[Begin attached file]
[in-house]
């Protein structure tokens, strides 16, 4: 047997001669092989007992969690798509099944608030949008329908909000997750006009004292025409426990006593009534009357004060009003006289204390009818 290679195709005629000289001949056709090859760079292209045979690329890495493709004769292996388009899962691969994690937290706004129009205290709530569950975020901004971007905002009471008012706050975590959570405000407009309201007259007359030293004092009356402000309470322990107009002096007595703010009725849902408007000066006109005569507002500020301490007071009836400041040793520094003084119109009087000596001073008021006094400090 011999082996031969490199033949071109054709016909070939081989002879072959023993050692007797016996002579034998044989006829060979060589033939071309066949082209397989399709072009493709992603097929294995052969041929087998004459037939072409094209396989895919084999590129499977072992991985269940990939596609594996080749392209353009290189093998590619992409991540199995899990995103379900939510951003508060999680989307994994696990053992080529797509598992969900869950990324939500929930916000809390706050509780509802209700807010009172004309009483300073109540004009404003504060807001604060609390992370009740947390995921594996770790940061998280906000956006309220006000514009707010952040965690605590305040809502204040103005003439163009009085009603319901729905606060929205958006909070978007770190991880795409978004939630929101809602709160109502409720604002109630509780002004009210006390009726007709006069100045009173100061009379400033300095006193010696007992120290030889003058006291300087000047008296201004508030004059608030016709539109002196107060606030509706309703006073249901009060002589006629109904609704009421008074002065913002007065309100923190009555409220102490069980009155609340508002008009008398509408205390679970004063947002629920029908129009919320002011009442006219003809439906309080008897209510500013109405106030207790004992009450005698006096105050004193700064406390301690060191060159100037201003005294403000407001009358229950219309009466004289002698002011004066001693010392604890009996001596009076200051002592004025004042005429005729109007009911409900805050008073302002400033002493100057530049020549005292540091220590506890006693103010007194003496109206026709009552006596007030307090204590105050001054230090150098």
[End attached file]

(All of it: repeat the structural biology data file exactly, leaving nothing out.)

[in-house]
């Protein structure tokens, strides 16, 4: 047997001669092989007992969690798509099944608030949008329908909000997750006009004292025409426990006593009534009357004060009003006289204390009818 290679195709005629000289001949056709090859760079292209045979690329890495493709004769292996388009899962691969994690937290706004129009205290709530569950975020901004971007905002009471008012706050975590959570405000407009309201007259007359030293004092009356402000309470322990107009002096007595703010009725849902408007000066006109005569507002500020301490007071009836400041040793520094003084119109009087000596001073008021006094400090 011999082996031969490199033949071109054709016909070939081989002879072959023993050692007797016996002579034998044989006829060979060589033939071309066949082209397989399709072009493709992603097929294995052969041929087998004459037939072409094209396989895919084999590129499977072992991985269940990939596609594996080749392209353009290189093998590619992409991540199995899990995103379900939510951003508060999680989307994994696990053992080529797509598992969900869950990324939500929930916000809390706050509780509802209700807010009172004309009483300073109540004009404003504060807001604060609390992370009740947390995921594996770790940061998280906000956006309220006000514009707010952040965690605590305040809502204040103005003439163009009085009603319901729905606060929205958006909070978007770190991880795409978004939630929101809602709160109502409720604002109630509780002004009210006390009726007709006069100045009173100061009379400033300095006193010696007992120290030889003058006291300087000047008296201004508030004059608030016709539109002196107060606030509706309703006073249901009060002589006629109904609704009421008074002065913002007065309100923190009555409220102490069980009155609340508002008009008398509408205390679970004063947002629920029908129009919320002011009442006219003809439906309080008897209510500013109405106030207790004992009450005698006096105050004193700064406390301690060191060159100037201003005294403000407001009358229950219309009466004289002698002011004066001693010392604890009996001596009076200051002592004025004042005429005729109007009911409900805050008073302002400033002493100057530049020549005292540091220590506890006693103010007194003496109206026709009552006596007030307090204590105050001054230090150098």